Bridging Combustion and Nanotechnology
Speaker: Xiaolin Zheng, Stanford University
Department: Mechanical & Aerospace Engineering
Location: Bowen Hall Auditorium 222
Date/Time: Friday, December 6, 2013, 3:00 p.m. - 4:00 p.m.
Friday 6 Dec, 2013
3:30 pm Bowen Hall Room 222
Faculty host: Yiguang Ju
Hosting group: Combustion
Title: Bridging Combustion and Nanotechnology
Intersection between combustion and nanotechnology offers exciting opportunities to provide mutual benefits for both areas. Previous combustion research related to nanotechnology has primarily focused on the synthesis of nanoparticles (NPs), combustion of Al NPs and soot formation. Nevertheless, nanotechnology, in the past decade, has achieved significant progress in the area of one-dimensional (1-D) nanomaterials, such as nanowires (NWs) and nanotubes (NTs), and the high aspect ratios of these 1-D nanomaterials offer additional benefits of isotropic properties in comparison to NPs. 1-D nanomaterials have already made great impact on many areas, ranging from energy conversion systems, electronic and optical devices, to biological sensing and health monitoring systems, but, to a much less degree, on combustion. This talk will present two examples of our efforts in bridging combustion and 1-D nanomaterials. First, we developed several flame synthesis methods to synthesize, decorate or dope 1-D metal oxide nanomaterials and these materials exhibit much enhanced photoelectrochemical water splitting performance. Second, we applied 1-D transition metal oxides to catalyze the oxidation reactions of hydrocarbons. These 1-D nanostructured catalysts compared to the supported NPs, exhibit comparable or even better catalytic activity and stability, great flexibility in increasing the catalyst loading, and convenience in tuning the surface chemistry. Finally, we demonstrated a distributed optical ignition method that uses a camera flash to ignite Al NPs, resulting in the ignition of solid phase energetic materials, and liquid and gaseous fuels. The flash ignition occurs when the Al NPs have suitable diameters and sufficient packing density to cause a temperature rise above their ignition temperatures. Interestingly, even micron size Al particles can also be flash ignited by addition of WO3 NPs due to enhanced light absorption and oxygen supply.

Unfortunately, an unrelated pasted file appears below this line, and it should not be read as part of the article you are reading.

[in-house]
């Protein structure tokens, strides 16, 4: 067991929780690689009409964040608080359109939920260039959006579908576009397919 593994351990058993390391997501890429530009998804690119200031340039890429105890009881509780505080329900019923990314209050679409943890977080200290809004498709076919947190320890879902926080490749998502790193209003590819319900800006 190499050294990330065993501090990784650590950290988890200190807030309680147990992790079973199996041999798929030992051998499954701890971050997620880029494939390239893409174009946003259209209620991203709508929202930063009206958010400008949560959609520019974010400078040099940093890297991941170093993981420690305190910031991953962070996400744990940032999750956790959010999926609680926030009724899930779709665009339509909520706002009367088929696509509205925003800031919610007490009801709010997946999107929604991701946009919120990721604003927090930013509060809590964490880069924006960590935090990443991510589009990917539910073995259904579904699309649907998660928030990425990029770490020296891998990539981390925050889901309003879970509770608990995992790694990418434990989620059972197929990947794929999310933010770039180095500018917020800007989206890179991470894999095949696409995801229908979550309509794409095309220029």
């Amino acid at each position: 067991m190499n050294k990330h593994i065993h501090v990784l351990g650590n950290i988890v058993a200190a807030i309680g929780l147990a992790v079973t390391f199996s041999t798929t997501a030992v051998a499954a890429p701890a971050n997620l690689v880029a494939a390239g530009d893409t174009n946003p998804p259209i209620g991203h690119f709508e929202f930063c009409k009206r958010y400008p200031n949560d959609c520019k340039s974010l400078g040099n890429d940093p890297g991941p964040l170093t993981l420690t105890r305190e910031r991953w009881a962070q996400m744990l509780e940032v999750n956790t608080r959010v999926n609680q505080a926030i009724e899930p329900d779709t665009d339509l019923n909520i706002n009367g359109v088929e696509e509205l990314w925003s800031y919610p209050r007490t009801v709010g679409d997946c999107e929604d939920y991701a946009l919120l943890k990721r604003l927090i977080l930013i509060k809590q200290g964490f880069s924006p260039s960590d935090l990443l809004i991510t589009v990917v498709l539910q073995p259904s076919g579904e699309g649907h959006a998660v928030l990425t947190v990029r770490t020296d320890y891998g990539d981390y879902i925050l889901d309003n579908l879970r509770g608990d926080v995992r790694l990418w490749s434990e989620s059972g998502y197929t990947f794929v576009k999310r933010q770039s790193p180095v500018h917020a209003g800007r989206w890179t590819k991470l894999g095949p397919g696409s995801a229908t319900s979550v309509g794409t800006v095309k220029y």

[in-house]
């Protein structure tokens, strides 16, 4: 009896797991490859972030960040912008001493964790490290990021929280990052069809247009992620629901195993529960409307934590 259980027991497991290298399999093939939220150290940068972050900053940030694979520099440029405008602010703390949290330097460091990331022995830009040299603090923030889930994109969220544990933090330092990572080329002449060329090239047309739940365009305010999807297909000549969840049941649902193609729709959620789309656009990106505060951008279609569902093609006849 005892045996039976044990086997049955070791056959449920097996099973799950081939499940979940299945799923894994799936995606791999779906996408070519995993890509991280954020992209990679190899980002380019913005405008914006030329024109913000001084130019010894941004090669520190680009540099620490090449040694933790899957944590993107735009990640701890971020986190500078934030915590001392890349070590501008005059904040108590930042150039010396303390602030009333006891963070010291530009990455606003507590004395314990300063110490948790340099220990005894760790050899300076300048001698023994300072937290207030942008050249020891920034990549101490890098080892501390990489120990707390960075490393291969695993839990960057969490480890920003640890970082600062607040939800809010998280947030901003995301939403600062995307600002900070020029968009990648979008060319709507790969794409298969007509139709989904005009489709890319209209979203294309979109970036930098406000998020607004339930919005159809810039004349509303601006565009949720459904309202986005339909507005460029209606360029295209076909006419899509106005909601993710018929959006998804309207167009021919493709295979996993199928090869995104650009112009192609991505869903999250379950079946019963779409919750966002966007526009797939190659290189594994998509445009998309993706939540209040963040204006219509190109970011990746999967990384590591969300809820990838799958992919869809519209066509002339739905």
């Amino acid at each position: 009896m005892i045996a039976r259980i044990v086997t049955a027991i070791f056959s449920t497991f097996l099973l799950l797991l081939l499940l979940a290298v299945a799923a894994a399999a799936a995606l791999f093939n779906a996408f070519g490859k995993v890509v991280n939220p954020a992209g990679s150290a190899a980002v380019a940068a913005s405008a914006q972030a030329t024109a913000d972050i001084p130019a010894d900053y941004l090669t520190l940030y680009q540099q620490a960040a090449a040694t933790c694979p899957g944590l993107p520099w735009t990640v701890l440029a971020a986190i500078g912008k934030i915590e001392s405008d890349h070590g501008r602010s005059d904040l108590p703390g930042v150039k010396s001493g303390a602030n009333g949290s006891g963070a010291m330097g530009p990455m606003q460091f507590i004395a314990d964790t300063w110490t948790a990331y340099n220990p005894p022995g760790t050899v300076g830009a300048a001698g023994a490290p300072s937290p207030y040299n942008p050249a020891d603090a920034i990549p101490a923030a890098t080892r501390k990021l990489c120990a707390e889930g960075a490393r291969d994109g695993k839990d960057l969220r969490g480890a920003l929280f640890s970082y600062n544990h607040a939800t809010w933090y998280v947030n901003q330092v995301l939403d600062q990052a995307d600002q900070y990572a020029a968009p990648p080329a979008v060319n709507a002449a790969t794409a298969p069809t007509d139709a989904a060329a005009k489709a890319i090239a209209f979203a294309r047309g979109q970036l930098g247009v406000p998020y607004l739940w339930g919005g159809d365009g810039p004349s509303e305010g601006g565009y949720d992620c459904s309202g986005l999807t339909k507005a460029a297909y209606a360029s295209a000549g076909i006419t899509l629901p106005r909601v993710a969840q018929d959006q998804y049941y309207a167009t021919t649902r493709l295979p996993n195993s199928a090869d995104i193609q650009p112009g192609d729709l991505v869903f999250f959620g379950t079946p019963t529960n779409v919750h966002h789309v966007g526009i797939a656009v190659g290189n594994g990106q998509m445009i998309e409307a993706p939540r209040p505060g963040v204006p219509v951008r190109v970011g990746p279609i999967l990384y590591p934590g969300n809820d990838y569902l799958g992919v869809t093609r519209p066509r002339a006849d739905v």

Xiaolin Zheng is an Assistant Professor of Mechanical Engineering at Stanford University. She received her Ph.D. in Mechanical & Aerospace Engineering from Princeton University (2006), B.S. in Thermal Engineering from Tsinghua University (2000). Prior to joining Stanford in 2007, she did her postdoctoral work in the Department of Chemistry and Chemical Biology at Harvard University. Her research interests include flame synthesis of nanomaterials and their applications in solar energy conversion, and developing manufacturing methods for flexible electronic devices. She is a member of MRS, ACS and the Combustion Institute. Her research has been honored with awards including the 3M Nontenured Faculty Award from 3M (2013), Presidential Early Career Award for Scientists and Engineers (PECASE) from the White House (2009), Young Investigator Awards from the ONR (2008) and DARPA (2008), Terman Fellowship from Stanford (2007), and Bernard Lewis Fellowship from the Combustion Institute (2004).